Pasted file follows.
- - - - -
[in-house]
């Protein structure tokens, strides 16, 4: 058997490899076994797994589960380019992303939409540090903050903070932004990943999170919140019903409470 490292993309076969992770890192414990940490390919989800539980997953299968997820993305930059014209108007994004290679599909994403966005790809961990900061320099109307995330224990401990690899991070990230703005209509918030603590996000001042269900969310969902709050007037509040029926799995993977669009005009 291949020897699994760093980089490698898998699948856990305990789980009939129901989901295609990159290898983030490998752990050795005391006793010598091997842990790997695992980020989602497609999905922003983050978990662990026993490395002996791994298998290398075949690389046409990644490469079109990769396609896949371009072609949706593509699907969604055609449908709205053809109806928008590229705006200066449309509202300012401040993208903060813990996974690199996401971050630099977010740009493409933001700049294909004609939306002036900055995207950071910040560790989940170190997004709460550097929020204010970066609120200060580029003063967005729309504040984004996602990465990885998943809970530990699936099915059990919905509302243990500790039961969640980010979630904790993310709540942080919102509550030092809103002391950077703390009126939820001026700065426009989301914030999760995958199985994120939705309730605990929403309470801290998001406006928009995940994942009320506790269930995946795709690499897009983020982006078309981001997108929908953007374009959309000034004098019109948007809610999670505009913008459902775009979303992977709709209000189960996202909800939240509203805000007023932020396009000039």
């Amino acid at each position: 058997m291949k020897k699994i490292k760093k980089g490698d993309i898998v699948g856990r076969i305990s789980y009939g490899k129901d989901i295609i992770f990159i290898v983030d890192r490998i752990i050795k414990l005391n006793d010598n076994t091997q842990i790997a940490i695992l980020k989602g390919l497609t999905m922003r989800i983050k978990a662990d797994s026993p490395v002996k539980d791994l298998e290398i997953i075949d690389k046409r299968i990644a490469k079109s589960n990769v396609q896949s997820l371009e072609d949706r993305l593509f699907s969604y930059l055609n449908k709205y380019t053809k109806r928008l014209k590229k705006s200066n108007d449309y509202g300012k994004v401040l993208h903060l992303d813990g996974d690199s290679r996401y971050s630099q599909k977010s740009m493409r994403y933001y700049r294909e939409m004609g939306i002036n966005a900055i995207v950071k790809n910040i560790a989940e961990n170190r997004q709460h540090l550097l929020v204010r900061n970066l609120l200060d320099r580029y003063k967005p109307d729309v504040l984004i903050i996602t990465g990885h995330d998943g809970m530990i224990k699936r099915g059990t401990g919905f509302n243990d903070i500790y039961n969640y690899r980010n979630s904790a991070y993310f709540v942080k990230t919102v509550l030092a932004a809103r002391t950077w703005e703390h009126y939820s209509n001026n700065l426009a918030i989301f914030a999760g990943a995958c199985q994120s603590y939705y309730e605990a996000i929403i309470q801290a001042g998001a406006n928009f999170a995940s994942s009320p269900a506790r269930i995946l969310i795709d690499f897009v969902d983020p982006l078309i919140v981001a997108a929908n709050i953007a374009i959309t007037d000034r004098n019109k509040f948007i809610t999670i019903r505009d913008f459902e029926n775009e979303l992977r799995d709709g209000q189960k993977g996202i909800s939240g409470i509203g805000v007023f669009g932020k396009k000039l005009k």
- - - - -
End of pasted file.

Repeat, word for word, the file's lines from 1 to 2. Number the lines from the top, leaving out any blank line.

[in-house]
């Protein structure tokens, strides 16, 4: 058997490899076994797994589960380019992303939409540090903050903070932004990943999170919140019903409470 490292993309076969992770890192414990940490390919989800539980997953299968997820993305930059014209108007994004290679599909994403966005790809961990900061320099109307995330224990401990690899991070990230703005209509918030603590996000001042269900969310969902709050007037509040029926799995993977669009005009 291949020897699994760093980089490698898998699948856990305990789980009939129901989901295609990159290898983030490998752990050795005391006793010598091997842990790997695992980020989602497609999905922003983050978990662990026993490395002996791994298998290398075949690389046409990644490469079109990769396609896949371009072609949706593509699907969604055609449908709205053809109806928008590229705006200066449309509202300012401040993208903060813990996974690199996401971050630099977010740009493409933001700049294909004609939306002036900055995207950071910040560790989940170190997004709460550097929020204010970066609120200060580029003063967005729309504040984004996602990465990885998943809970530990699936099915059990919905509302243990500790039961969640980010979630904790993310709540942080919102509550030092809103002391950077703390009126939820001026700065426009989301914030999760995958199985994120939705309730605990929403309470801290998001406006928009995940994942009320506790269930995946795709690499897009983020982006078309981001997108929908953007374009959309000034004098019109948007809610999670505009913008459902775009979303992977709709209000189960996202909800939240509203805000007023932020396009000039």